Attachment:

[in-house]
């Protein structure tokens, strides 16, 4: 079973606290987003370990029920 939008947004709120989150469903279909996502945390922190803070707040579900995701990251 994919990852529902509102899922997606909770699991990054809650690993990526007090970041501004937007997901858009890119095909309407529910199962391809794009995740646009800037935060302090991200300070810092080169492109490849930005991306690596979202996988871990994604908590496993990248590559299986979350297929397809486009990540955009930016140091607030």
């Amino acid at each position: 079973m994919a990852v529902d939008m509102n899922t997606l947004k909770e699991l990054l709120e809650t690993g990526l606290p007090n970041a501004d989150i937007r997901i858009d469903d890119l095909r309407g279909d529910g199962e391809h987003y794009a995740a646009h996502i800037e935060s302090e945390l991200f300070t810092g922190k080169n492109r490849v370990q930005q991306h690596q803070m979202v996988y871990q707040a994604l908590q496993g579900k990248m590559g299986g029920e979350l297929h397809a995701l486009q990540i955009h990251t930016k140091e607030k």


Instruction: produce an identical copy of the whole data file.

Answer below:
[in-house]
């Protein structure tokens, strides 16, 4: 079973606290987003370990029920 939008947004709120989150469903279909996502945390922190803070707040579900995701990251 994919990852529902509102899922997606909770699991990054809650690993990526007090970041501004937007997901858009890119095909309407529910199962391809794009995740646009800037935060302090991200300070810092080169492109490849930005991306690596979202996988871990994604908590496993990248590559299986979350297929397809486009990540955009930016140091607030």
């Amino acid at each position: 079973m994919a990852v529902d939008m509102n899922t997606l947004k909770e699991l990054l709120e809650t690993g990526l606290p007090n970041a501004d989150i937007r997901i858009d469903d890119l095909r309407g279909d529910g199962e391809h987003y794009a995740a646009h996502i800037e935060s302090e945390l991200f300070t810092g922190k080169n492109r490849v370990q930005q991306h690596q803070m979202v996988y871990q707040a994604l908590q496993g579900k990248m590559g299986g029920e979350l297929h397809a995701l486009q990540i955009h990251t930016k140091e607030k």